........................(2)where:C = capacitance of the diode at voltage, V.
C
0
= capacitance of the diode at voltage, V= 0.
= Built in potential of the diode.
γ 
=
Slope exponent.The only difference between the above two equations are that in the case of Hyperabrupt diodes, the slopeexponent (
γ γ 
) is a function of the voltage. This varies in the range of 0.5 to 2, whereas slope exponent inthe case of Abrupt diodes is approximately equal to 0.5. The slope exponent is generally called “Gamma”.Quality Factor of a varactor( Q - Factor )
A tuning varactor can be represented by the following electrical equivalent circuit.CjCj = Junction Capacitance.Rs Rs = Series Resistance.Rj = Junction resistance.RjThe resistor ‘Rs’ represents the resistance of the diode material. This causes unwanted power dissipation inthe diode. This dissipation should be as low as possible. To measure this a parameter called Quality factor isintroduced. It is defined as,Q = 2.
π
. Energy stored / Energy dissipated per cycle.= 1 / ( 2.
π
.f.Cj. Rs ).Where: f = Frequency.From the above equation it is clear that Q factor varies inversely as the frequency. High Q factor is preferredfor a varactor to give better performance. If the Q factor at one frequency is known, the value at another frequency canbe calculated as,Q at f 
1
= Q at f 
2 .
( f 
2
 / f 
1
)Usually manufacturers measures the Q factor at a higher frequency and extrapolate to lower frequency(usually 50 MHz ), using the above relationship.Another important parameter of the varactor diodes is the capacitance ratio. This is the ratio of the diodecapacitance at a lower voltage to the value at a higher voltage. This gives the range in which we can operate the diode.A higher value of capacitance ratio ( also called ‘tuning ratio’ ), is preferred.
 
R F and Microwave Diodes - An Introduction
 Anoop N. K 
Page:
( 2 ). PIN Diodes ( Positive Intrinsic Negative )
PIN diode is a semiconductor device that operates as a variable resistor at RF and Microwave frequencies.It can also be used as a switch and Limiter. The variable resistor property makes it usable as an Attenuator.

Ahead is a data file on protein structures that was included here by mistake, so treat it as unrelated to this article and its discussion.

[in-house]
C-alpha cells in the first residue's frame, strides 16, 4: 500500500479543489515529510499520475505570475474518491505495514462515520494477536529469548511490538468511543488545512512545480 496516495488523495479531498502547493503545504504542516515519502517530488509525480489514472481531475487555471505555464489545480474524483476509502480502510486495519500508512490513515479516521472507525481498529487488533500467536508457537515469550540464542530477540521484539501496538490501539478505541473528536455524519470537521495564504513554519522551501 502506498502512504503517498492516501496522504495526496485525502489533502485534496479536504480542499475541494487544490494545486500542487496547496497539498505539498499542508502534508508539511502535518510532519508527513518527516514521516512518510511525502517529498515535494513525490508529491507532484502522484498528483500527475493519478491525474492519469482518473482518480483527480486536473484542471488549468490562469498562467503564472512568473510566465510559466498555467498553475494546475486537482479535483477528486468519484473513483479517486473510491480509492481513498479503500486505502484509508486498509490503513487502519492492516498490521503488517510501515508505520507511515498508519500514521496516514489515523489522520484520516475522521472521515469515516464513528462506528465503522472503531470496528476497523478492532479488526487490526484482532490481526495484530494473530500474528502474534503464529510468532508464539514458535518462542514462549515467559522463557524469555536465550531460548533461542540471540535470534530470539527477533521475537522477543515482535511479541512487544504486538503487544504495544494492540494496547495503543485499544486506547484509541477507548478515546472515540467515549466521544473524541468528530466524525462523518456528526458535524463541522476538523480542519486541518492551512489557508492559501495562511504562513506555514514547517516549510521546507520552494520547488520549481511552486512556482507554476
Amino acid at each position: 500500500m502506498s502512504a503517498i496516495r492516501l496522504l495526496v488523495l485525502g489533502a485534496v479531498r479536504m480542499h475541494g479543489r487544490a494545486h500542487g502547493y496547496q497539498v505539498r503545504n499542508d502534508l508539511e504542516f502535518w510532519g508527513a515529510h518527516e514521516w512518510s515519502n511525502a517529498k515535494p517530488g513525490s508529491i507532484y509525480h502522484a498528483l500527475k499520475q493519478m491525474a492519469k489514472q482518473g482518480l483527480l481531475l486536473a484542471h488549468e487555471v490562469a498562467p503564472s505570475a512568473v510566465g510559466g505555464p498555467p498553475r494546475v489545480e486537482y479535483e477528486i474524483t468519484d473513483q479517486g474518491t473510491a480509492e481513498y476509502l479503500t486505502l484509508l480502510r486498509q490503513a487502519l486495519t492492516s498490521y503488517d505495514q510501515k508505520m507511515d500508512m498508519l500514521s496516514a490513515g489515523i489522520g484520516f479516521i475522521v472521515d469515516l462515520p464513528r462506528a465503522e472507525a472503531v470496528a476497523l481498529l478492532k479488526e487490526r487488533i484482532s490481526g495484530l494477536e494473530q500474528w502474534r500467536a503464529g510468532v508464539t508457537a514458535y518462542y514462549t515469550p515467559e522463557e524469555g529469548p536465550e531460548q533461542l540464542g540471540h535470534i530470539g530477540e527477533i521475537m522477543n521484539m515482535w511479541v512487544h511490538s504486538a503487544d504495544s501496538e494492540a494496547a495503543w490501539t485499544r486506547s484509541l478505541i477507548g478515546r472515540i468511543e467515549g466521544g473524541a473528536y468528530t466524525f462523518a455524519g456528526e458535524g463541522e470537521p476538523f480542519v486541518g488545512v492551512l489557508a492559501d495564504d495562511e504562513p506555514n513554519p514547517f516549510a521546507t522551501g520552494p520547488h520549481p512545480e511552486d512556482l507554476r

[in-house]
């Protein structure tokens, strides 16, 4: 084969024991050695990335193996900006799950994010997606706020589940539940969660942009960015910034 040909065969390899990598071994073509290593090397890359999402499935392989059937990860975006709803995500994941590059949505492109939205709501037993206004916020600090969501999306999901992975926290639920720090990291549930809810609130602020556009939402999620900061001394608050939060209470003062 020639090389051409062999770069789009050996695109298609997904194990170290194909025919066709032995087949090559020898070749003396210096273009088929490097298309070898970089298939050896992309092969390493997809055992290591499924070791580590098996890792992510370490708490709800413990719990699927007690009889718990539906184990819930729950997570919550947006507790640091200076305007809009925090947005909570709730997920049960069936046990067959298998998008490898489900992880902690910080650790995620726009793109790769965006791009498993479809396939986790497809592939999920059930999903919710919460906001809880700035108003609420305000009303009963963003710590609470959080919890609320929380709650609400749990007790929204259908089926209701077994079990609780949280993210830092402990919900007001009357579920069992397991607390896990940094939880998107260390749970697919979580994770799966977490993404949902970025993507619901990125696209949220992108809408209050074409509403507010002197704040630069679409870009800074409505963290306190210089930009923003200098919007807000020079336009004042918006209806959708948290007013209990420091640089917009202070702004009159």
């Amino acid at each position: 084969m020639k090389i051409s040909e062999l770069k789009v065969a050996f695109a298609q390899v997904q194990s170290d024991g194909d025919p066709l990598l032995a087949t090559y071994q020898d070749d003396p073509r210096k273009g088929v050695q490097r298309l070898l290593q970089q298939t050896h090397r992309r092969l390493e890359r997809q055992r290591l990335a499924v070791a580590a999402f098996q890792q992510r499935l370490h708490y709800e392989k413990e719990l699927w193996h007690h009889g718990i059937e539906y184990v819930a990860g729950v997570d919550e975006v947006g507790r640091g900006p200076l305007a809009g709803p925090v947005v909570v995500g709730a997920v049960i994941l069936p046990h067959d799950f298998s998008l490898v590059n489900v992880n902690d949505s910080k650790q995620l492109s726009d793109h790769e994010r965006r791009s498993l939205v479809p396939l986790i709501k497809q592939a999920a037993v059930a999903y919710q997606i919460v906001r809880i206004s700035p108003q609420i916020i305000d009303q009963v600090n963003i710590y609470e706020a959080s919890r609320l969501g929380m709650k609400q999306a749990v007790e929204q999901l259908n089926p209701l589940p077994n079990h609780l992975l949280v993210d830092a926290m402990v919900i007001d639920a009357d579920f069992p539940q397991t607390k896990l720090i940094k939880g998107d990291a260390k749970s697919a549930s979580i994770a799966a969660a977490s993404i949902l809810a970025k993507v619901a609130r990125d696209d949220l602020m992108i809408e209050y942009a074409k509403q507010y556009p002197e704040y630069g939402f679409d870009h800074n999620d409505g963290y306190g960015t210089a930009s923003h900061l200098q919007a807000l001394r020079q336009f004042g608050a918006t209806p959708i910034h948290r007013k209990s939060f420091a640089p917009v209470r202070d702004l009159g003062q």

P
 
IN
 
W
The figure shows the construction of PIN diode. A P -type material and N -type are separated by an intrinsicregion. The thickness of the intrinsic region has a major role in the characteristics of the diode.When forward biased, holes and electrons are injected from P and N regions to the Intrinsic region. Thesecharges do not immediately recombine, instead a finite quantity of charge always remain stored and effectively resultsin lowering the resistivity of the I - region. The quantity of the stored charge depends on the carrier life time
(
τ
), andthe forward current I
F.
Charge StoredQ = I
F .
τ......................... (1)
The resistance of the intrinsic region under forward bias is given byResistanceR
S
= W
2
 / (
µ
N +
µ
P ). Q...............( 2 )Where :W = I - region width
µ
N = electron mobility
µ
P = hole mobility
[
 
 Note
: The velocity of electrons under an applied electric field is directly proportional to the electric field. If ‘
E
’ isthe electric field intensity and ‘
v
‘ is the electron velocity, then
v
E
or,
v
==
µµ
E
where
 
µ =µ =
Mobility of electrons
]
Combining both equations we get :R
S
= W
2
 / (
µ
N +
µ
P ). I
F .
τ
So as the forward current increases the resistance decreases. This explains the use as a Current ControlledResistor. The graph shown below gives the resistance variation characteristics.
R
S
2.0
( Ohms )1.51.00.5
1.0101001000I
F
( mA )
Applications